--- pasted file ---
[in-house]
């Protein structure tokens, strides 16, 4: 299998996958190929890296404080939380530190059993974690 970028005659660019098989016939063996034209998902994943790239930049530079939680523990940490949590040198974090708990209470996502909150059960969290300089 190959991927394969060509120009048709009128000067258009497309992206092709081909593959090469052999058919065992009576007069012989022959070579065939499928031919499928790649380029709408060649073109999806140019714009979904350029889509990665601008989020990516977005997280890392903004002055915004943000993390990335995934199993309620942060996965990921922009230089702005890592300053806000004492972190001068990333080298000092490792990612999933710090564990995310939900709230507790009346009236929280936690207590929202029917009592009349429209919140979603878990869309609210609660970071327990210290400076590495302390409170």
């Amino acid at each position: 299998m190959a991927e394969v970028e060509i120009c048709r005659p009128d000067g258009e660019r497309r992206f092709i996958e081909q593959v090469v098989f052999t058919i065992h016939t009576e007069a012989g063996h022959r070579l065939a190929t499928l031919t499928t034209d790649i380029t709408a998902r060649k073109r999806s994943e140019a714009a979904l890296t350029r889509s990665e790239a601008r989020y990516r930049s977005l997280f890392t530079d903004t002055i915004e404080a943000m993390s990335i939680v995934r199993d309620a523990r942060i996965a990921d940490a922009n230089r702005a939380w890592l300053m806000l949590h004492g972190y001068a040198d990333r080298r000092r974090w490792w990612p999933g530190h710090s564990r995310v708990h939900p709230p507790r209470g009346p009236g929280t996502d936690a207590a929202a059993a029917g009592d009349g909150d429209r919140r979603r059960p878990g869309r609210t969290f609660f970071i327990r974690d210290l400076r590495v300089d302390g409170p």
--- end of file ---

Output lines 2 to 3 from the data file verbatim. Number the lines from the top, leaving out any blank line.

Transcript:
């Protein structure tokens, strides 16, 4: 299998996958190929890296404080939380530190059993974690 970028005659660019098989016939063996034209998902994943790239930049530079939680523990940490949590040198974090708990209470996502909150059960969290300089 190959991927394969060509120009048709009128000067258009497309992206092709081909593959090469052999058919065992009576007069012989022959070579065939499928031919499928790649380029709408060649073109999806140019714009979904350029889509990665601008989020990516977005997280890392903004002055915004943000993390990335995934199993309620942060996965990921922009230089702005890592300053806000004492972190001068990333080298000092490792990612999933710090564990995310939900709230507790009346009236929280936690207590929202029917009592009349429209919140979603878990869309609210609660970071327990210290400076590495302390409170």
């Amino acid at each position: 299998m190959a991927e394969v970028e060509i120009c048709r005659p009128d000067g258009e660019r497309r992206f092709i996958e081909q593959v090469v098989f052999t058919i065992h016939t009576e007069a012989g063996h022959r070579l065939a190929t499928l031919t499928t034209d790649i380029t709408a998902r060649k073109r999806s994943e140019a714009a979904l890296t350029r889509s990665e790239a601008r989020y990516r930049s977005l997280f890392t530079d903004t002055i915004e404080a943000m993390s990335i939680v995934r199993d309620a523990r942060i996965a990921d940490a922009n230089r702005a939380w890592l300053m806000l949590h004492g972190y001068a040198d990333r080298r000092r974090w490792w990612p999933g530190h710090s564990r995310v708990h939900p709230p507790r209470g009346p009236g929280t996502d936690a207590a929202a059993a029917g009592d009349g909150d429209r919140r979603r059960p878990g869309r609210t969290f609660f970071i327990r974690d210290l400076r590495v300089d302390g409170p």